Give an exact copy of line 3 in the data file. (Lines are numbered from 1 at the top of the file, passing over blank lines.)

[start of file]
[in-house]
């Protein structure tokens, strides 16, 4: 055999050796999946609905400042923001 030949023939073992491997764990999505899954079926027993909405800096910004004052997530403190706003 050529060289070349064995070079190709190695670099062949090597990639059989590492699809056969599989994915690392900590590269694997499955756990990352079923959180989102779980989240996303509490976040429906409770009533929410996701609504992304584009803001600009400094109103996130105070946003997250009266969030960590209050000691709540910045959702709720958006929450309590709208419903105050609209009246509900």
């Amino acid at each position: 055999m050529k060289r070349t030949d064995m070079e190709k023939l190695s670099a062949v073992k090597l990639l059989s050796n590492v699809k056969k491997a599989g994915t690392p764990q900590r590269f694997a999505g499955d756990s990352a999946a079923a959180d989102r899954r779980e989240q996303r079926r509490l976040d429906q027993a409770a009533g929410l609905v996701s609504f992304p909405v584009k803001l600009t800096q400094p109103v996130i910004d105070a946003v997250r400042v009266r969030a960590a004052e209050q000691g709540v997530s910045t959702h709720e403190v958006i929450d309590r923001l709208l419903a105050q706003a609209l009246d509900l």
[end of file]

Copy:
């Amino acid at each position: 055999m050529k060289r070349t030949d064995m070079e190709k023939l190695s670099a062949v073992k090597l990639l059989s050796n590492v699809k056969k491997a599989g994915t690392p764990q900590r590269f694997a999505g499955d756990s990352a999946a079923a959180d989102r899954r779980e989240q996303r079926r509490l976040d429906q027993a409770a009533g929410l609905v996701s609504f992304p909405v584009k803001l600009t800096q400094p109103v996130i910004d105070a946003v997250r400042v009266r969030a960590a004052e209050q000691g709540v997530s910045t959702h709720e403190v958006i929450d309590r923001l709208l419903a105050q706003a609209l009246d509900l």